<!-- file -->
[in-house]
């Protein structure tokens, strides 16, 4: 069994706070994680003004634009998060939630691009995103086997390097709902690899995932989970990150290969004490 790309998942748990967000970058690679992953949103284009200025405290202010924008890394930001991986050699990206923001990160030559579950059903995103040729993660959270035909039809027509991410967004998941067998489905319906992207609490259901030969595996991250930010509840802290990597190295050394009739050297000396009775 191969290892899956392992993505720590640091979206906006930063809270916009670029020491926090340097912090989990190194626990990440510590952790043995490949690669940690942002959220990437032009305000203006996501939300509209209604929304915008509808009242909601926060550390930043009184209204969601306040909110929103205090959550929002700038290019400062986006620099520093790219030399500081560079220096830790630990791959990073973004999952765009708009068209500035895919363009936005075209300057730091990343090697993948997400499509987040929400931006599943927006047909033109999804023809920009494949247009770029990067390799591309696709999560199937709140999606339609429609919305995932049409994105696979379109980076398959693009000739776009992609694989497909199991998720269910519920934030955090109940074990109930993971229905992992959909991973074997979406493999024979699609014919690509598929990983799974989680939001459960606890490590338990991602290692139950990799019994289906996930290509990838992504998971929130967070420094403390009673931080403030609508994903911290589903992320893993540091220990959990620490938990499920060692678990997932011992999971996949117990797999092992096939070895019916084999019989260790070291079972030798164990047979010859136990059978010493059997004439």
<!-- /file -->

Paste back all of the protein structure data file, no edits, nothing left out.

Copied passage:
[in-house]
């Protein structure tokens, strides 16, 4: 069994706070994680003004634009998060939630691009995103086997390097709902690899995932989970990150290969004490 790309998942748990967000970058690679992953949103284009200025405290202010924008890394930001991986050699990206923001990160030559579950059903995103040729993660959270035909039809027509991410967004998941067998489905319906992207609490259901030969595996991250930010509840802290990597190295050394009739050297000396009775 191969290892899956392992993505720590640091979206906006930063809270916009670029020491926090340097912090989990190194626990990440510590952790043995490949690669940690942002959220990437032009305000203006996501939300509209209604929304915008509808009242909601926060550390930043009184209204969601306040909110929103205090959550929002700038290019400062986006620099520093790219030399500081560079220096830790630990791959990073973004999952765009708009068209500035895919363009936005075209300057730091990343090697993948997400499509987040929400931006599943927006047909033109999804023809920009494949247009770029990067390799591309696709999560199937709140999606339609429609919305995932049409994105696979379109980076398959693009000739776009992609694989497909199991998720269910519920934030955090109940074990109930993971229905992992959909991973074997979406493999024979699609014919690509598929990983799974989680939001459960606890490590338990991602290692139950990799019994289906996930290509990838992504998971929130967070420094403390009673931080403030609508994903911290589903992320893993540091220990959990620490938990499920060692678990997932011992999971996949117990797999092992096939070895019916084999019989260790070291079972030798164990047979010859136990059978010493059997004439």